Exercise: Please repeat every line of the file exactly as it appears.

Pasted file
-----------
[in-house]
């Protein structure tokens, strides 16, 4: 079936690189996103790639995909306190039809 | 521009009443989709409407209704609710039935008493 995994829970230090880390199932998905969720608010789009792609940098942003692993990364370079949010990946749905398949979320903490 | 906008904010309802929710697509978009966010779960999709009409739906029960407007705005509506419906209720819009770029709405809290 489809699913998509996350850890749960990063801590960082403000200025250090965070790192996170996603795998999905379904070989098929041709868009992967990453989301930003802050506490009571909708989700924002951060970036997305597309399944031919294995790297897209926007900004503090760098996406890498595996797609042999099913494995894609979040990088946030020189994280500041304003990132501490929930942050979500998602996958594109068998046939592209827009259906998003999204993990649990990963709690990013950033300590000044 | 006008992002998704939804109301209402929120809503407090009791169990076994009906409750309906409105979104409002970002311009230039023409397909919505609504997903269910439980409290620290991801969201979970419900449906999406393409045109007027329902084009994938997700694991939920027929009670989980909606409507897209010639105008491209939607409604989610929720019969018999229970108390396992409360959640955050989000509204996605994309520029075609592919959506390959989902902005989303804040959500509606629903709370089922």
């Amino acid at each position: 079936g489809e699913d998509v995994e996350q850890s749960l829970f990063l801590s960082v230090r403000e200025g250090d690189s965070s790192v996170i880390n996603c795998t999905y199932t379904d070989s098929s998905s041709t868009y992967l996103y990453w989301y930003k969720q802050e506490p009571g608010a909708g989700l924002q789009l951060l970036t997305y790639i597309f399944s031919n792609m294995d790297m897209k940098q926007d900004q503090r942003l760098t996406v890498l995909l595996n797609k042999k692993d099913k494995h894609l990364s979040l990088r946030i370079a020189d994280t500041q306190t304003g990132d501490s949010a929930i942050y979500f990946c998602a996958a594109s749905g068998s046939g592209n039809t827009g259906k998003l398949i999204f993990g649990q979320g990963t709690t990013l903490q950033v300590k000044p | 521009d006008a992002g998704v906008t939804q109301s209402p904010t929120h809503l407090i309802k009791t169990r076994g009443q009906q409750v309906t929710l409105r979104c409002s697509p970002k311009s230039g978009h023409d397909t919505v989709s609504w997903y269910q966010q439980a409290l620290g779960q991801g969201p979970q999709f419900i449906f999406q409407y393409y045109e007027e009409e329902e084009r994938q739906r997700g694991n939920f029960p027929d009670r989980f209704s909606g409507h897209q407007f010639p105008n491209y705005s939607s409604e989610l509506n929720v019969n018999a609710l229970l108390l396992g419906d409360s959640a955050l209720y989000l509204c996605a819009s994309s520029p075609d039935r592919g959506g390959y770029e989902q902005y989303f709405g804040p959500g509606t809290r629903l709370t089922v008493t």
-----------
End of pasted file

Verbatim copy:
[in-house]
């Protein structure tokens, strides 16, 4: 079936690189996103790639995909306190039809 | 521009009443989709409407209704609710039935008493 995994829970230090880390199932998905969720608010789009792609940098942003692993990364370079949010990946749905398949979320903490 | 906008904010309802929710697509978009966010779960999709009409739906029960407007705005509506419906209720819009770029709405809290 489809699913998509996350850890749960990063801590960082403000200025250090965070790192996170996603795998999905379904070989098929041709868009992967990453989301930003802050506490009571909708989700924002951060970036997305597309399944031919294995790297897209926007900004503090760098996406890498595996797609042999099913494995894609979040990088946030020189994280500041304003990132501490929930942050979500998602996958594109068998046939592209827009259906998003999204993990649990990963709690990013950033300590000044 | 006008992002998704939804109301209402929120809503407090009791169990076994009906409750309906409105979104409002970002311009230039023409397909919505609504997903269910439980409290620290991801969201979970419900449906999406393409045109007027329902084009994938997700694991939920027929009670989980909606409507897209010639105008491209939607409604989610929720019969018999229970108390396992409360959640955050989000509204996605994309520029075609592919959506390959989902902005989303804040959500509606629903709370089922």
């Amino acid at each position: 079936g489809e699913d998509v995994e996350q850890s749960l829970f990063l801590s960082v230090r403000e200025g250090d690189s965070s790192v996170i880390n996603c795998t999905y199932t379904d070989s098929s998905s041709t868009y992967l996103y990453w989301y930003k969720q802050e506490p009571g608010a909708g989700l924002q789009l951060l970036t997305y790639i597309f399944s031919n792609m294995d790297m897209k940098q926007d900004q503090r942003l760098t996406v890498l995909l595996n797609k042999k692993d099913k494995h894609l990364s979040l990088r946030i370079a020189d994280t500041q306190t304003g990132d501490s949010a929930i942050y979500f990946c998602a996958a594109s749905g068998s046939g592209n039809t827009g259906k998003l398949i999204f993990g649990q979320g990963t709690t990013l903490q950033v300590k000044p | 521009d006008a992002g998704v906008t939804q109301s209402p904010t929120h809503l407090i309802k009791t169990r076994g009443q009906q409750v309906t929710l409105r979104c409002s697509p970002k311009s230039g978009h023409d397909t919505v989709s609504w997903y269910q966010q439980a409290l620290g779960q991801g969201p979970q999709f419900i449906f999406q409407y393409y045109e007027e009409e329902e084009r994938q739906r997700g694991n939920f029960p027929d009670r989980f209704s909606g409507h897209q407007f010639p105008n491209y705005s939607s409604e989610l509506n929720v019969n018999a609710l229970l108390l396992g419906d409360s959640a955050l209720y989000l509204c996605a819009s994309s520029p075609d039935r592919g959506g390959y770029e989902q902005y989303f709405g804040p959500g509606t809290r629903l709370t089922v008493t």